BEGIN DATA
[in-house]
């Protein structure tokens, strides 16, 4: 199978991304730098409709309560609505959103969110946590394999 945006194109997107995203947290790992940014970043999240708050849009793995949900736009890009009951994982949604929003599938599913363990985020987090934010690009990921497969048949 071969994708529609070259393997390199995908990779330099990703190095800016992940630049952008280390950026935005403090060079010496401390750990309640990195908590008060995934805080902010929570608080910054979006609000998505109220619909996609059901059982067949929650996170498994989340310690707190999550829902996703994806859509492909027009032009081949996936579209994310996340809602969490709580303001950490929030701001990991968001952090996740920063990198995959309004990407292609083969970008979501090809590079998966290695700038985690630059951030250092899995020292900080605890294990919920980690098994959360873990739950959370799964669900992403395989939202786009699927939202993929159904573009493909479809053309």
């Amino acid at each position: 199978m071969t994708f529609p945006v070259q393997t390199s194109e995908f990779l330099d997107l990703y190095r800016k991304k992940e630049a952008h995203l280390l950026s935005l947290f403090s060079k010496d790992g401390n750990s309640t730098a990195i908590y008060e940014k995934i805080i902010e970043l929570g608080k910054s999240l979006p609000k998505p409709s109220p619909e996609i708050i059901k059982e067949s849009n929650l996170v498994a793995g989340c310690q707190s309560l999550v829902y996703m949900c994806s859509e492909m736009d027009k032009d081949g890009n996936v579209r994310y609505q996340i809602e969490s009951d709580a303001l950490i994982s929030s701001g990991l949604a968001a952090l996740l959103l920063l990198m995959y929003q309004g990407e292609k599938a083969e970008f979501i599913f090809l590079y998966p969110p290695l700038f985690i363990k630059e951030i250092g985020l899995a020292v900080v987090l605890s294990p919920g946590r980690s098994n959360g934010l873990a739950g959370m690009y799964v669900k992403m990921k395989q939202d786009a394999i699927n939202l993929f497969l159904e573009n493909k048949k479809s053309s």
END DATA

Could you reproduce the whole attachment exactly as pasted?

[in-house]
């Protein structure tokens, strides 16, 4: 199978991304730098409709309560609505959103969110946590394999 945006194109997107995203947290790992940014970043999240708050849009793995949900736009890009009951994982949604929003599938599913363990985020987090934010690009990921497969048949 071969994708529609070259393997390199995908990779330099990703190095800016992940630049952008280390950026935005403090060079010496401390750990309640990195908590008060995934805080902010929570608080910054979006609000998505109220619909996609059901059982067949929650996170498994989340310690707190999550829902996703994806859509492909027009032009081949996936579209994310996340809602969490709580303001950490929030701001990991968001952090996740920063990198995959309004990407292609083969970008979501090809590079998966290695700038985690630059951030250092899995020292900080605890294990919920980690098994959360873990739950959370799964669900992403395989939202786009699927939202993929159904573009493909479809053309």
């Amino acid at each position: 199978m071969t994708f529609p945006v070259q393997t390199s194109e995908f990779l330099d997107l990703y190095r800016k991304k992940e630049a952008h995203l280390l950026s935005l947290f403090s060079k010496d790992g401390n750990s309640t730098a990195i908590y008060e940014k995934i805080i902010e970043l929570g608080k910054s999240l979006p609000k998505p409709s109220p619909e996609i708050i059901k059982e067949s849009n929650l996170v498994a793995g989340c310690q707190s309560l999550v829902y996703m949900c994806s859509e492909m736009d027009k032009d081949g890009n996936v579209r994310y609505q996340i809602e969490s009951d709580a303001l950490i994982s929030s701001g990991l949604a968001a952090l996740l959103l920063l990198m995959y929003q309004g990407e292609k599938a083969e970008f979501i599913f090809l590079y998966p969110p290695l700038f985690i363990k630059e951030i250092g985020l899995a020292v900080v987090l605890s294990p919920g946590r980690s098994n959360g934010l873990a739950g959370m690009y799964v669900k992403m990921k395989q939202d786009a394999i699927n939202l993929f497969l159904e573009n493909k048949k479809s053309s």